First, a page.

On October 31st, also known as “Owl-o-ween”, our crew was treated to a large Snowy Owl and a yet-to-be-identified Blue Owl at the station when two of our banders came dressed up in their finest owl onesies. We processed 400 birds of 26 species, including our first Cedar Waxwing of the season. Highlights included a stunning male Cape May Warbler, a beautiful adult female Nashville Warbler, and a brightly colored Baltimore Oriole that surprisingly turned out to be a hatching year female. We had our fourth foreign recovery of the season, an adult female Yellow-rumped Warbler! We’ve submitted her band information to the Bird Banding Lab and are now just waiting to hear back on when and where she was banded. Also, of note is the recapture of the Carolina Wren from previous blog posts that we’ve dubbed “James Bond” due to its band ending in 007. Once again, it was found to be without its harness and transmitter. For those keeping tally, that’s the second harnessed LifeTag™ that this bird has now somehow managed to remove. Trick-or-treat, little wren! We know that you’ve got the “trick” part down now the “treat” is figuring out how you’re doing it so that the CTT engineers can improve their cutting-edge tech even further.
Week eleven of our inaugural banding season was once again an incredible week. We were able to band on five out of seven days for a total of 281 mist net hours (mnh). We had our highest weekly totals to date with 1,878 newly banded across 41 species. We had three first of season species including Bay-breasted Warbler, Cedar Waxwing, and Fox Sparrow. Although Yellow-rumped Warblers still dominated the totals with 1,143 individuals banded, Swamp Sparrows and Song Sparrows made an impressive showing with 235 and 186 individuals banded, respectively. As a team, we faced the challenge of the sparrow “fall-out” on the 25th together; we used the passion for teaching that our European young professionals had to further enhance the skills of our volunteers; we also said good-bye to Sarah Harris, the young professional from the UK, whose skills at the nets we were sure to miss.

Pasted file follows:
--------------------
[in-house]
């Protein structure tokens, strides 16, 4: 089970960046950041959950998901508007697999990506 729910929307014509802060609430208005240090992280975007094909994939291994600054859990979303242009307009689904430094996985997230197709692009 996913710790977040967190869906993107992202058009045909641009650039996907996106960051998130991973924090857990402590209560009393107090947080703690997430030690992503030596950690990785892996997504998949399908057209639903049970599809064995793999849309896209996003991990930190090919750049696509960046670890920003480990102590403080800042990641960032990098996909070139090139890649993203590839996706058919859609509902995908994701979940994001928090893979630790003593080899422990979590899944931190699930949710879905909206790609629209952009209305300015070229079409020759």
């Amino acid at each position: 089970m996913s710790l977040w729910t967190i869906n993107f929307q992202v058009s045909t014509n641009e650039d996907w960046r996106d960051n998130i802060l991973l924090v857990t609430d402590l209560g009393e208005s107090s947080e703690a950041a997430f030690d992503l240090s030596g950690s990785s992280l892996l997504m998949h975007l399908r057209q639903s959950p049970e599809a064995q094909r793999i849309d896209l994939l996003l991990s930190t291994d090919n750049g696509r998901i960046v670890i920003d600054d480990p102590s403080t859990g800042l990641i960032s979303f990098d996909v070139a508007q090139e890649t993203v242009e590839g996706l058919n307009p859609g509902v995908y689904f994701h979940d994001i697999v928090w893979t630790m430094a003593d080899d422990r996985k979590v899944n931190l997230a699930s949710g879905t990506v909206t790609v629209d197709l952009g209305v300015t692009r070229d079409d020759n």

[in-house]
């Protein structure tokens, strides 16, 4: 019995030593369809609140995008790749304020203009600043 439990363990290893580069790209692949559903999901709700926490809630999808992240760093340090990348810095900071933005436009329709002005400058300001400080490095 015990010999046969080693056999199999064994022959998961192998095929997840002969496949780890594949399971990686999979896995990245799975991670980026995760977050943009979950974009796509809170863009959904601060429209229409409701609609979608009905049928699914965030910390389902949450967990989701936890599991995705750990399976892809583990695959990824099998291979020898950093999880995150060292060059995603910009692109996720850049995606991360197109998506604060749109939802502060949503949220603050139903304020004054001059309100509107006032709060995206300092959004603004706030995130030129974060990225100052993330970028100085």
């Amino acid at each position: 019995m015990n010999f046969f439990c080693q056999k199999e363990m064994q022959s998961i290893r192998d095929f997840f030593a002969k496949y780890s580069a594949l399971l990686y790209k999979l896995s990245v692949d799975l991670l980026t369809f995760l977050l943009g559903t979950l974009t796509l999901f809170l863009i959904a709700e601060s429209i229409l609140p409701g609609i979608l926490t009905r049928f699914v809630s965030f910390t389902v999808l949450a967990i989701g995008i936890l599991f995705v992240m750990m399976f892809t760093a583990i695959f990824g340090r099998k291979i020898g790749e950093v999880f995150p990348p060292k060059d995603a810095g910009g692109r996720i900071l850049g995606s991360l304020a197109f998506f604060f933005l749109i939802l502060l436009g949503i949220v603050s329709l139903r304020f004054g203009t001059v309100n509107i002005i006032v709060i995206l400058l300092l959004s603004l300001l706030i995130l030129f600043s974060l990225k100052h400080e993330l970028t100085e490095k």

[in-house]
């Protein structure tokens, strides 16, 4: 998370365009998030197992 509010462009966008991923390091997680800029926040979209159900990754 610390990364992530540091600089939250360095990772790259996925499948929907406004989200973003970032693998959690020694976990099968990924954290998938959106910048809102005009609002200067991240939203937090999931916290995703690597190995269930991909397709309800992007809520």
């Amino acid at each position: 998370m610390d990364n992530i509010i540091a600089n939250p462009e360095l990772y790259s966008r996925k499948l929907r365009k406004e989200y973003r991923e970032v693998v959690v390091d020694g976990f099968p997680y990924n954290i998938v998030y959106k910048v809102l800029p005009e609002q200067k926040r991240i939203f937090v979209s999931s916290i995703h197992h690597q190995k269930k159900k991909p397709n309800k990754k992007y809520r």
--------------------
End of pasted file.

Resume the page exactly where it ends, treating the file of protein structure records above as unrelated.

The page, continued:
We recaptured 55 of our own previously banded birds across 9 species as well as one individual that was banded elsewhere by another bander. Two of the recaptures were individuals that we had banded back in August during our very first week, but which hadn’t been seen since then. As with newly banded birds, most of the recaptures were Yellow-rumped Warblers. Unlike earlier in the season with the Northern Waterthrush and with the Veeries, the Yellow-rumpeds that we are recapturing are showing very little to no weight gain. If these individuals are part of the population that over-winters here in Cape May then this would make sense as they would presumably not need to store fat if they’re not continuing on a journey south. More questions to answer and undoubtedly more surprises in the nets as we head into week twelve!
Week 11 Stats:
|Cape May Warbler||1||1|
|Black-throated Blue Warbler||1||1|
|Yellow-rumped (Myrtle) Warbler||1,143||45||1,188|
Total species this season: 98
Total birds banded this season: 7,179